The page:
(10K)). This recording was made in Dallas, Texas on February 11, 1958
   at 0100Z using a home-made VHF converter in front of a National NC-300
   receiver. The antenna was as described above for Oscar 1.


   These single sideband transmissions were from KP4BPZ in Arecibo,
   Puerto Rico via Moon Bounce. The KP4BPZ transmitter was running about
   500 watts on 432 MHz and feeding the 1000 foot diameter radio
   telescope dish in Arecibo. Amateur radio operations were made on the
   two week ends of July 3, 1965 and July 24, 1965. Both SSB and CW
   operations were heard.

   The receiving setup at W5SLL/0 was assembled quickly after the plans
   were announced. The antenna was a home made 32 element colinear array
   from the ARRL Antenna Handbook design. The individual small booms were
   completed, but they were not mounted on a metal frame. A 2X4 wooden
   frame was hastily built and holes drilled to accept the 16 individual
   element booms. The transmission feedline was 75 feet of plain old 300
   ohm TV twinlead, terminating in a coax 4:1 balun.

   The output of the balun fed the input of a homemade 432 MHz converter
   described in the July 1963 QST magazine article, "All Nuvistor
   Converter." The Nuvistor was a small vacuum tube, for those of you who
   don't remember the Nuvistors. The noise figure was not worth
   mentioning in view of today's technology. The output of the converter
   fed the input of a National NC-300 Amateur Band receiver.

   The antenna was aimed by leaning the wooden frame against a kitchen
   chair in the back yard and eyeballing it toward the crescent moon in
   broad daylight. Not exactly an ideal Oscar 0 station. What a signal!
   Just imagine what it would sound like today with our low noise preamps
   in front of our high performance converters and radios with steerable
   circular polarized antennas.

   Listen to the EME signals (.WAV (150K) or RealAudio (14K)). This
   recording was made in Florissant, Missouri on Saturday, July 3, 1965.

Vanguard 1

   Vanguard 1 was launched aboard the oft-troubled Vanguard rocket in
   March 1958. The transmitters were approximately 10 mW in power and
   transmitted on 108.0 MHz and 108.3 MHz. The only telemetry transmitted
   was the package temperature. This was indicated by the difference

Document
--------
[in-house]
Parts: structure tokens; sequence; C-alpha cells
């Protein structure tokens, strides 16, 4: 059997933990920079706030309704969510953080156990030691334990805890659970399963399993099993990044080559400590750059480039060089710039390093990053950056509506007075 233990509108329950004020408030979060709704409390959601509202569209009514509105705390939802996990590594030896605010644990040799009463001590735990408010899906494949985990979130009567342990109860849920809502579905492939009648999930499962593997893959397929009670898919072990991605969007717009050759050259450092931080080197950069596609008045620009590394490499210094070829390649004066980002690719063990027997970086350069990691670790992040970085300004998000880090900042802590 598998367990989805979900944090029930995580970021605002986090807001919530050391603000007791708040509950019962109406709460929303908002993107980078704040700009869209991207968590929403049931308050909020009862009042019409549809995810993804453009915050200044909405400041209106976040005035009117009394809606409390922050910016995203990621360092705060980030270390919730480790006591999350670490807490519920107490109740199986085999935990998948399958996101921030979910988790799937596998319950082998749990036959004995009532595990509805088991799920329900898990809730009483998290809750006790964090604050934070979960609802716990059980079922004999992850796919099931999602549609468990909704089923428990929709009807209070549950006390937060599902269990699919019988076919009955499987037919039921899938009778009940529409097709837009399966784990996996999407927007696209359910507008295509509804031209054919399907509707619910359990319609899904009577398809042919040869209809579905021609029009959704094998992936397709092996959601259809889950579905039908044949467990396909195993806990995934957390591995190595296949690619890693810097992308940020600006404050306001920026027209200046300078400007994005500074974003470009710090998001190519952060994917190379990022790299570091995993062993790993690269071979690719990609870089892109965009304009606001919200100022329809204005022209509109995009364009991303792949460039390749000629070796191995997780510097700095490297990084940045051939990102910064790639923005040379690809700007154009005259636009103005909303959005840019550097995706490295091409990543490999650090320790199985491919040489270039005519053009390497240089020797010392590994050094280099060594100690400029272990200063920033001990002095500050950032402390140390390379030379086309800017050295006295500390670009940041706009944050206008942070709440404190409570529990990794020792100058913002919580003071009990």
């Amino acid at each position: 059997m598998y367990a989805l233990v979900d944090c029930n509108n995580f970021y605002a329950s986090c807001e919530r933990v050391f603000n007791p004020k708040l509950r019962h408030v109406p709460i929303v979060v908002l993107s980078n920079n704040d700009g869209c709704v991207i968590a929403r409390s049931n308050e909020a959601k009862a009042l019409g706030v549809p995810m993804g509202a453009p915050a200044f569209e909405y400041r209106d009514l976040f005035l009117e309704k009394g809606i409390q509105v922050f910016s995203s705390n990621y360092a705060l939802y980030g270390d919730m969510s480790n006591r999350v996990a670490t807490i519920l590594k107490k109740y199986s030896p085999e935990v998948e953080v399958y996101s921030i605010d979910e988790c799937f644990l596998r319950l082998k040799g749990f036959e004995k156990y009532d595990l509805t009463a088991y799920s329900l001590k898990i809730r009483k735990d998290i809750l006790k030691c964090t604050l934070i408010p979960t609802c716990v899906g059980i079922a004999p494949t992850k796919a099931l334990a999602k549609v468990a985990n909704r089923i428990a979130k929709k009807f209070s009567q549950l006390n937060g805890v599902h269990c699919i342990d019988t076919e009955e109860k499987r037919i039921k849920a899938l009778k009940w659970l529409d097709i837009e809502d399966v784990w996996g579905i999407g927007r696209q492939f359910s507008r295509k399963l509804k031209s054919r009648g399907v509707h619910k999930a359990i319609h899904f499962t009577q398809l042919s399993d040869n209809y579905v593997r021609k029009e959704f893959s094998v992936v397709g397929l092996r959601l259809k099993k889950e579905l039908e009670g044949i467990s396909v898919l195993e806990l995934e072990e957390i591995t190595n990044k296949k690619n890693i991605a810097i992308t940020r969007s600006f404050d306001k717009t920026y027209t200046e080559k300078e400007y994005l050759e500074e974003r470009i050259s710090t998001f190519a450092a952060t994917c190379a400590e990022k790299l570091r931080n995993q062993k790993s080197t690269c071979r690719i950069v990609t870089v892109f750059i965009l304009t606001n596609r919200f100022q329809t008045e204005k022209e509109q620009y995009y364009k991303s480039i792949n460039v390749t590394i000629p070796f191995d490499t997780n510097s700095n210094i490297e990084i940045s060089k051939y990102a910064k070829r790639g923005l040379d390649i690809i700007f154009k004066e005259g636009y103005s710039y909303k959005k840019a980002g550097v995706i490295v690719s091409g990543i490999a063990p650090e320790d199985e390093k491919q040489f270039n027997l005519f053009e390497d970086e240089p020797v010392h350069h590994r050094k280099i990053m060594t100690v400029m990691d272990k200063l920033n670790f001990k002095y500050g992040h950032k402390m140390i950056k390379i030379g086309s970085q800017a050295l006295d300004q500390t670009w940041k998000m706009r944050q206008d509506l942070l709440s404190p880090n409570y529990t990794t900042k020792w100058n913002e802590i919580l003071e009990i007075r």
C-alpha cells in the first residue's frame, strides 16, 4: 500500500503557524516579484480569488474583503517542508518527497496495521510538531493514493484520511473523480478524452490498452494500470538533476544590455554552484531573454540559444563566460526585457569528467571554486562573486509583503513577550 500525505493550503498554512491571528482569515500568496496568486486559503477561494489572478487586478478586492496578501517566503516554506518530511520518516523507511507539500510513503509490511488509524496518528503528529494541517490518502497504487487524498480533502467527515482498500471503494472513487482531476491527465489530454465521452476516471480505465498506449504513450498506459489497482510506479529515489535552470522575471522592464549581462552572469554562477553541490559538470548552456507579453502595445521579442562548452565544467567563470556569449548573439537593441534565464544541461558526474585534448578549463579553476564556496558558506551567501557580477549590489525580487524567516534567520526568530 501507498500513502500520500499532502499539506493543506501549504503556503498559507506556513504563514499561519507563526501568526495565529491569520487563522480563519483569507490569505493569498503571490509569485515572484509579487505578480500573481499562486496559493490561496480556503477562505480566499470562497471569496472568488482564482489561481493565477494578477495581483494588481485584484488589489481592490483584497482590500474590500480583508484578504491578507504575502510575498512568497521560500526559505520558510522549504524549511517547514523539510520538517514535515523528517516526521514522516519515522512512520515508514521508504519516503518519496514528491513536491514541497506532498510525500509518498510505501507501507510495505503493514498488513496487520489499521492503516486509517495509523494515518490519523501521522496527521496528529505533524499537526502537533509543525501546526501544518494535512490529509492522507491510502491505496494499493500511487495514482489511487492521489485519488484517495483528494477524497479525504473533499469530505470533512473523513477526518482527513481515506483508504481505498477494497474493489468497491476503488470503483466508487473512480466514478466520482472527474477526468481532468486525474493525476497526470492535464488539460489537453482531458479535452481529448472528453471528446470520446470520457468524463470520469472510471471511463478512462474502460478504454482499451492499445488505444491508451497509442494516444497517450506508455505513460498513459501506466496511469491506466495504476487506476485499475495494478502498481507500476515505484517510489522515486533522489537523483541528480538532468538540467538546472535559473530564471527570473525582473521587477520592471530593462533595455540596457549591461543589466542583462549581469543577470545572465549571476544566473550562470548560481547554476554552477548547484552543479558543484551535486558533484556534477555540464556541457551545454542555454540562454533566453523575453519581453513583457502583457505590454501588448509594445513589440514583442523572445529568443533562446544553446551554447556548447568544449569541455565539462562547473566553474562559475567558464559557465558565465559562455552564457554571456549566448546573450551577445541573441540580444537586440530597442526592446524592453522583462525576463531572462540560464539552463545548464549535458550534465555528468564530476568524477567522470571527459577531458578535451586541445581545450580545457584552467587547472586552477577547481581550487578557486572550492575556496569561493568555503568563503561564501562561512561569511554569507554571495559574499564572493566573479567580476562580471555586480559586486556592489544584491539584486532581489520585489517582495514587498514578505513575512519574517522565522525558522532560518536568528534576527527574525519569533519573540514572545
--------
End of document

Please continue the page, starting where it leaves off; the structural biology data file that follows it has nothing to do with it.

between the two transmitter frequencies which varied with temperature.
   The solar cells were manufactured by Bell Laboratories.

   The signals were received on a homemade VHF converter in front of a
   National NC-300 Amateur Band receiver. The signals were continuous
   carrier with no apparent audio modulation. Therefore, the recordings
   were made with the receiver Beat Frequency Oscillator (BFO) turned on
   in order to produce an audible tone heard in the recordings.

   Listen to these two recordings. In this recording made shortly after
   launch (.WAV (115K) or RealAudio (11K)) you can detect a rapid spin
   modulation on the signal and can determine that the satellite seemed
   to be spinning fairly rapidly. In this recording made approximately
   one year after launch (.WAV (115K) or RealAudio (11K)) you can tell
   the satellite is turning very slowly. By this time the batteries had
   failed and the satellite was powered only by the few solar cells on
   the surface of the satellite. The satellite was very small, not much
   larger than a large grapefruit, so there wasn't room for many solar
   cells. The transmitter frequency varies as the solar cells slowly turn
   into and out of the sunlight.

   Sometimes the signal would disappear when no solar cells were exposed
   to the sun. It was easy to determine when Vanguard 1 went into the
   shadow of the earth, by the rapid change in frequency and abrupt loss
   of the signal altogether. This is not demonstrated in this recording.


   OSCAR 10 was the first Phase 3 OSCAR to reach orbit. This SSB
   recording from OSCAR 10 (.WAV (113K) or RealAudio (10K)) demonstrates
   the long propagation delay experienced with high orbits.

   Updated 15 December, 1996. Feedback to KB5MU. The RealAudio sounds on
   this page are encoded in the 14.4kbps mode, but you can listen to them
   over any speed link, since they are being sent to you as files and not
   as RealAudio streams. The RealAudio Player is available for free from